Book review: The Butcher’s Hook by Janet Ellis
The Butcher’s Hook by Janet Ellis (first published in 2016 by Two Roads)
It is Georgian England and Anne Jaccobs is in her nineteenth year.
Currently, she is a wretched, unhappy creature. With a domineering and aloof father, and a sickly mother suffering the emotional burden of many a miscarriage, Anne is unused to peace. When her beloved baby brother dies, her final shred of happiness is lost. Try as she may, she cannot love her newest sister, his replacement.
It seems that happiness and love will forever evade her, and she stoically embraces this notion. That is, until she sees Fub, the butcher’s boy, as her nurse and cook refer to him. Anne is immediately and irrevocably smitten, and the attraction is mutual. She is hooked.
However, this perfect relationship is flawed in that Fub is below her station, and Anne has been promised to another, older suitor. Yet Anne is a passionate, dedicated and at times scarily focused young lady, and will not let these trifles stop her. Her decision to be with Fub regardless of the costs is the instigator of an obsession; none shall stand in her way, and if she needs to dirty her hands to attain her goal, so be it.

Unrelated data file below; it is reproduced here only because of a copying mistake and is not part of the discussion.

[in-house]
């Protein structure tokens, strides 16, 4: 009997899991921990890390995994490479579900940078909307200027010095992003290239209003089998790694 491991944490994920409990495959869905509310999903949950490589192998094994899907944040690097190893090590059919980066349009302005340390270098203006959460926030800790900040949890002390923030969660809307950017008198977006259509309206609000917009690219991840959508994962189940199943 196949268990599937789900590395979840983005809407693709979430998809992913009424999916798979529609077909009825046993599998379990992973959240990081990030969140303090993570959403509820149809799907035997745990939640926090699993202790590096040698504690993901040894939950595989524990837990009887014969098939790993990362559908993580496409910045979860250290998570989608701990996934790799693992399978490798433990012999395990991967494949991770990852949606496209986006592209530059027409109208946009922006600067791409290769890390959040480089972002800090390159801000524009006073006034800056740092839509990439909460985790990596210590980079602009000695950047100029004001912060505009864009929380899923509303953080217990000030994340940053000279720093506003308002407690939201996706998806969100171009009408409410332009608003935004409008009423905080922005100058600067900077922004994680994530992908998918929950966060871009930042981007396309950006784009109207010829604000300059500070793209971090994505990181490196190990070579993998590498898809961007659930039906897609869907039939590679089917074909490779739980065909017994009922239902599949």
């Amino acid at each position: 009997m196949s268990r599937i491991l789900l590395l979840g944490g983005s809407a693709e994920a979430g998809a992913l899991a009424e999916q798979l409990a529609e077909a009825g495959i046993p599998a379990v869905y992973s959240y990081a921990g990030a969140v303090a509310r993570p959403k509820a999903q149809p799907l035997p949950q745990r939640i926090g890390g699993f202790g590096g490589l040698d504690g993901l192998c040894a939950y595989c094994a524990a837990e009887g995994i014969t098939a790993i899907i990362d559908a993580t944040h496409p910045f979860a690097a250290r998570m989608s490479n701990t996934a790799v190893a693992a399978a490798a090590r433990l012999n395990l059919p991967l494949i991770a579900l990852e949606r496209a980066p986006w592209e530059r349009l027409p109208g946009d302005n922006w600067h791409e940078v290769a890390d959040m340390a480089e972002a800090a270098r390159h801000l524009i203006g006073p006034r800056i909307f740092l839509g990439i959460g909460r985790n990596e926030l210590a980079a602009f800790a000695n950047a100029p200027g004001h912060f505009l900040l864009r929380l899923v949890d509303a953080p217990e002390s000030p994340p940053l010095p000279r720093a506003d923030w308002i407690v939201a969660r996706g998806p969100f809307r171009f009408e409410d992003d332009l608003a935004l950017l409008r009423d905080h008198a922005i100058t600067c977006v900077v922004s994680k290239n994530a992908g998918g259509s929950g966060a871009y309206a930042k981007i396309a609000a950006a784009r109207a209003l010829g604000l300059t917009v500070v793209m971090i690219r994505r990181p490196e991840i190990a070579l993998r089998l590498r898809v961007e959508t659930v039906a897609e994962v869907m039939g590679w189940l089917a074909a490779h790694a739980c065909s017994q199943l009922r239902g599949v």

The Butcher’s Hook is a beautiful ode to the classic Gothic romance. A consuming passion is overshadowed by a dark intensity, in which Anne is both villain and heroine. Further true to the Gothic romance genre, Anne’s is a love story steeped in destruction.
Her actions are irreversible and damning, and yet her complete immersion in another blinds her to her wickedness.
A truly riveting story, The Butcher’s Hook is a masterpiece and deeply addictive. The reader mirrors a degree of Anne’s obsession in the following of the story, so powerful is its pull. Hers is a refreshing and yet vintage love story, Janet Ellis has a gift, and we can only hope to see more of it.
I cannot praise this book highly enough, it contains everything I love about the dark depths of an unconventional romance with a powerful female protagonist. Finishing this book left me feeling bereft, I give it full marks.